When we talk about Multi-Tenancy, it is one of those terms that almost everyone has heard of, but no one defines it in the same way; in fact, unless you are a software engineer, it is not essential to know its exact meaning. Multi-Tenancy is a group of users that share the use of a single access request for data, configuration, user administration, functional and non-functional.


In other words, it is a system shared among more clients, but operates flexibly as if it were unique to one individual. In the SaaS model, the customer is called a tenant. You can use programming languages such as Mongo, Angular or Node.

Watch some more examples in this video.

What is Multi-Tenancy?

Multi-Tenancy is an architecture in which a single instance of a software application serves multiple clients. Each client is called a tenant. Tenants may have the ability to customize some parts of the application, such as the color of the user interface (UI) or business rules, but they cannot customize the application code.


In a multi-tenant architecture, multiple instances of an application operate in a shared environment. This architecture can work because each tenant is physically integrated, but logically separated; meaning that a single instance of the software will run on a server and serve multiple tenants. This way, a software application in a multi-tenant architecture can share a dedicated instance of configurations, data, user management and other properties. Multi-tenancy applications can share the same users, screens, rules, although users can customize them to some extent, as discussed above, and database schemas, which tenants can also customize.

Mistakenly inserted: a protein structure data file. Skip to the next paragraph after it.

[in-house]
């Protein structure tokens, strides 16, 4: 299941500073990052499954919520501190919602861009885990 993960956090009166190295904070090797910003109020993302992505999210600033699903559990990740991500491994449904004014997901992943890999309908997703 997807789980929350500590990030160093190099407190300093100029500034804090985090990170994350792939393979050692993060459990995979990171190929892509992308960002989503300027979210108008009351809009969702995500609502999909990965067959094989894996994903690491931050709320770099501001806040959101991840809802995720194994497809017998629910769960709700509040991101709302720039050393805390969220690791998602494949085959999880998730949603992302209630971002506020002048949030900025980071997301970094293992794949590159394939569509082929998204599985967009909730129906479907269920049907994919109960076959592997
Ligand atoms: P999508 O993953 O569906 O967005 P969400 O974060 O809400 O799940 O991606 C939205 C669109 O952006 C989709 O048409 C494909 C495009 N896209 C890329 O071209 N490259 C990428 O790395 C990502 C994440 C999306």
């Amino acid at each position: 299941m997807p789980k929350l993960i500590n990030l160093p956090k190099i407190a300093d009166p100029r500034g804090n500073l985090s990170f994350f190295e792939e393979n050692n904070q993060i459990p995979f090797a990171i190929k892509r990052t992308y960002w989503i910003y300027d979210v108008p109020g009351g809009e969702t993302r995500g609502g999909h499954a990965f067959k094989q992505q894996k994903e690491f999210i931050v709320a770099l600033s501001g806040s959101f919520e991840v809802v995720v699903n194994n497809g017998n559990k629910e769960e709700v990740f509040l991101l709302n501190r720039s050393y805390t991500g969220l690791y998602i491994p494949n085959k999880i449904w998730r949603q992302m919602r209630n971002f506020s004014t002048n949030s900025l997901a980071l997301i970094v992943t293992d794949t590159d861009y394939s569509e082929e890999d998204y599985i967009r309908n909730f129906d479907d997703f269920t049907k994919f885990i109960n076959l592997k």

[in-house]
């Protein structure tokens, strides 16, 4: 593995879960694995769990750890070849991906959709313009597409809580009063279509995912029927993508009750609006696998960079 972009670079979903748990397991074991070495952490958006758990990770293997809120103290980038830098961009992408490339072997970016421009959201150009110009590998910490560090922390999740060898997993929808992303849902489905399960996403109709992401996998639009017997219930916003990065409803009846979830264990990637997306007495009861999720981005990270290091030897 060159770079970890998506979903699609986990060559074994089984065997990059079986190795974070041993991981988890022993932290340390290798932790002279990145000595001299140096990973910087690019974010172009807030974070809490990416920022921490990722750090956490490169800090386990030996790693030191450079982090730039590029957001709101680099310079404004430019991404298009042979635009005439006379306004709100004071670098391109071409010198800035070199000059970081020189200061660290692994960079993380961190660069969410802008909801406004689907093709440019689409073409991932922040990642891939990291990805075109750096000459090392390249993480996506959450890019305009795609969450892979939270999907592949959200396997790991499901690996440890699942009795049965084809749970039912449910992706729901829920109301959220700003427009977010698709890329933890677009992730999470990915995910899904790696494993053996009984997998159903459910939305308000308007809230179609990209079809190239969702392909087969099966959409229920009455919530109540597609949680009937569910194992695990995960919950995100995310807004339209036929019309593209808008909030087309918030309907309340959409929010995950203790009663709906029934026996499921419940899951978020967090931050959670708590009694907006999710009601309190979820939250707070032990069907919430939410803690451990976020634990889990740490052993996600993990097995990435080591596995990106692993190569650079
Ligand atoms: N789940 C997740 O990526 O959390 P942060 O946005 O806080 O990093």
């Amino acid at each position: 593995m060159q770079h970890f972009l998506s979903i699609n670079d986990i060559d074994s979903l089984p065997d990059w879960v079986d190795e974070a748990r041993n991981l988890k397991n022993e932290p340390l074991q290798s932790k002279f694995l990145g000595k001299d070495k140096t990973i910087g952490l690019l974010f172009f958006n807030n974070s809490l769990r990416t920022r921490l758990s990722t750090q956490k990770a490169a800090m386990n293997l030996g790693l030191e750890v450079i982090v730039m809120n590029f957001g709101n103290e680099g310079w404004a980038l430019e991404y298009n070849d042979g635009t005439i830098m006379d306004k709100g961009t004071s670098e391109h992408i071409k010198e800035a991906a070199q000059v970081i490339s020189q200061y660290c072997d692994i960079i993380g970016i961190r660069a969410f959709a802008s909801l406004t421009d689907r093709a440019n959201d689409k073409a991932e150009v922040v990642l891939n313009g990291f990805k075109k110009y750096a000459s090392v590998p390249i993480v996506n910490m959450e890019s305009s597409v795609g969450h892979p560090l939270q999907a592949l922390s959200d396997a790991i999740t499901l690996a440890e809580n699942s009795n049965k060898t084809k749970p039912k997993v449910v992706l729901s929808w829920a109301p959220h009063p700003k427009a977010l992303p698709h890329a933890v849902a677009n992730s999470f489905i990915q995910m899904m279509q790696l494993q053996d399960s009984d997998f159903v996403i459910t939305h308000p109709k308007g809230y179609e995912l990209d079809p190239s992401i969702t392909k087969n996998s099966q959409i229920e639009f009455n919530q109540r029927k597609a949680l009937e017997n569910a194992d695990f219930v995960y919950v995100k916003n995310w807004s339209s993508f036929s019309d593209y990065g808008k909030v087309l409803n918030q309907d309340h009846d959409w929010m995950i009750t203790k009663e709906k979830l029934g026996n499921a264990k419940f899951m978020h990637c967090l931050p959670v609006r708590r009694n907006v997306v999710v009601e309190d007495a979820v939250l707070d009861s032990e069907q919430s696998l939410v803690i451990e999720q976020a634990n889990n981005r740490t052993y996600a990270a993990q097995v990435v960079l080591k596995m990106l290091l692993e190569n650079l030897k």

Importance of Multi-Tenancy

Multi-tenancy has seen wide adoption and is being used more with cloud computing. This type of architecture can be found in both public cloud and private cloud environments and allow data to be separated for each tenant.

For example, in a multi-tenancy public cloud, the same servers will be used in a hosting environment to host multiple users. Each user has a separate and ideally secure space within those servers to store data. It is also important for the scalability of public and private clouds, and has helped make multi-tenancy a standard. It can also help provide better ROI for organizations, as well as speed up the pace of maintenance and upgrades for tenants.

Types of Multi-Tenancy architecture

There are three main types of multi-tenancy models, all with varying levels of complexity and cost:

Single, Shared Database Schema

This is a multi-tenancy model with a multi-tenancy database.  This is the simplest form of the three and has a relatively low cost to tenants due to the use of shared resources. This form uses a single application and database instance to host the tenants and store the data. The use of a single shared database schema allows for easier scaling; however, operational costs can be higher.

Use of a single database with multiple schemas

This tenant system uses a single application instance with individual databases for each tenant. In addition, this architecture has a higher cost with more overhead with each database. It is a valuable architecture when data from different tenants has to be handled differently. For example, if they have to go through different geographical regulations.

Host data in multiple databases